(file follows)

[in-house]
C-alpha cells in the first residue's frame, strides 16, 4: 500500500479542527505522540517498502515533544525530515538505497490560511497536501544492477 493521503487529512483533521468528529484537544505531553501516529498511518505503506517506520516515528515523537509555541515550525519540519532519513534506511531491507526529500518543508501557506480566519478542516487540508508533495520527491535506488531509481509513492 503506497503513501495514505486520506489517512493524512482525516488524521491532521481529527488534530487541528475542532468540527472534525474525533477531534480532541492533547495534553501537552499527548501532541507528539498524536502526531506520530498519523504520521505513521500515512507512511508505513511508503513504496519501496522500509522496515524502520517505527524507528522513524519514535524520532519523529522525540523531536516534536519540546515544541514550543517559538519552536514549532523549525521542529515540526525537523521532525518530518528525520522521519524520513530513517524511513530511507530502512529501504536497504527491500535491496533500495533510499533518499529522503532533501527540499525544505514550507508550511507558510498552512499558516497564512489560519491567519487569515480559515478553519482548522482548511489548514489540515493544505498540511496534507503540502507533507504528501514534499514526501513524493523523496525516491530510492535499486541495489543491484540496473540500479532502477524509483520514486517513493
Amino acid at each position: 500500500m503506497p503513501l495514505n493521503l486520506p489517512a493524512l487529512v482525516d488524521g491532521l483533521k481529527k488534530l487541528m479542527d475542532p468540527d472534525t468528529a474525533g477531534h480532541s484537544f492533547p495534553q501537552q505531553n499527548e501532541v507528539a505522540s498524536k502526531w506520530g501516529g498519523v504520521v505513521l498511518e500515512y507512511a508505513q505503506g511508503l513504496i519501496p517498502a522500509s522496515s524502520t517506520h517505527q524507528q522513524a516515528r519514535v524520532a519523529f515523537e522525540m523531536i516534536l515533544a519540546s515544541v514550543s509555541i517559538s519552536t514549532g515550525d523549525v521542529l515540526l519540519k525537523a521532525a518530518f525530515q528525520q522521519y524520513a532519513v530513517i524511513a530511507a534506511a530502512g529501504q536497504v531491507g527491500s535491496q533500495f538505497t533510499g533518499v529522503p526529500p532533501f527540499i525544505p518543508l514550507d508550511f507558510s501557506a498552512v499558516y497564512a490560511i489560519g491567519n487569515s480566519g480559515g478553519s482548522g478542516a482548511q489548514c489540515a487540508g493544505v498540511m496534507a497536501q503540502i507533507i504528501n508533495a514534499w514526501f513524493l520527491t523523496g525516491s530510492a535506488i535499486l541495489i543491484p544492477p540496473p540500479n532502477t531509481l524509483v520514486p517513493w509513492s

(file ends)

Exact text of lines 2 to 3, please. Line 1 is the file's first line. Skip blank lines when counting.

C-alpha cells in the first residue's frame, strides 16, 4: 500500500479542527505522540517498502515533544525530515538505497490560511497536501544492477 493521503487529512483533521468528529484537544505531553501516529498511518505503506517506520516515528515523537509555541515550525519540519532519513534506511531491507526529500518543508501557506480566519478542516487540508508533495520527491535506488531509481509513492 503506497503513501495514505486520506489517512493524512482525516488524521491532521481529527488534530487541528475542532468540527472534525474525533477531534480532541492533547495534553501537552499527548501532541507528539498524536502526531506520530498519523504520521505513521500515512507512511508505513511508503513504496519501496522500509522496515524502520517505527524507528522513524519514535524520532519523529522525540523531536516534536519540546515544541514550543517559538519552536514549532523549525521542529515540526525537523521532525518530518528525520522521519524520513530513517524511513530511507530502512529501504536497504527491500535491496533500495533510499533518499529522503532533501527540499525544505514550507508550511507558510498552512499558516497564512489560519491567519487569515480559515478553519482548522482548511489548514489540515493544505498540511496534507503540502507533507504528501514534499514526501513524493523523496525516491530510492535499486541495489543491484540496473540500479532502477524509483520514486517513493
Amino acid at each position: 500500500m503506497p503513501l495514505n493521503l486520506p489517512a493524512l487529512v482525516d488524521g491532521l483533521k481529527k488534530l487541528m479542527d475542532p468540527d472534525t468528529a474525533g477531534h480532541s484537544f492533547p495534553q501537552q505531553n499527548e501532541v507528539a505522540s498524536k502526531w506520530g501516529g498519523v504520521v505513521l498511518e500515512y507512511a508505513q505503506g511508503l513504496i519501496p517498502a522500509s522496515s524502520t517506520h517505527q524507528q522513524a516515528r519514535v524520532a519523529f515523537e522525540m523531536i516534536l515533544a519540546s515544541v514550543s509555541i517559538s519552536t514549532g515550525d523549525v521542529l515540526l519540519k525537523a521532525a518530518f525530515q528525520q522521519y524520513a532519513v530513517i524511513a530511507a534506511a530502512g529501504q536497504v531491507g527491500s535491496q533500495f538505497t533510499g533518499v529522503p526529500p532533501f527540499i525544505p518543508l514550507d508550511f507558510s501557506a498552512v499558516y497564512a490560511i489560519g491567519n487569515s480566519g480559515g478553519s482548522g478542516a482548511q489548514c489540515a487540508g493544505v498540511m496534507a497536501q503540502i507533507i504528501n508533495a514534499w514526501f513524493l520527491t523523496g525516491s530510492a535506488i535499486l541495489i543491484p544492477p540496473p540500479n532502477t531509481l524509483v520514486p517513493w509513492s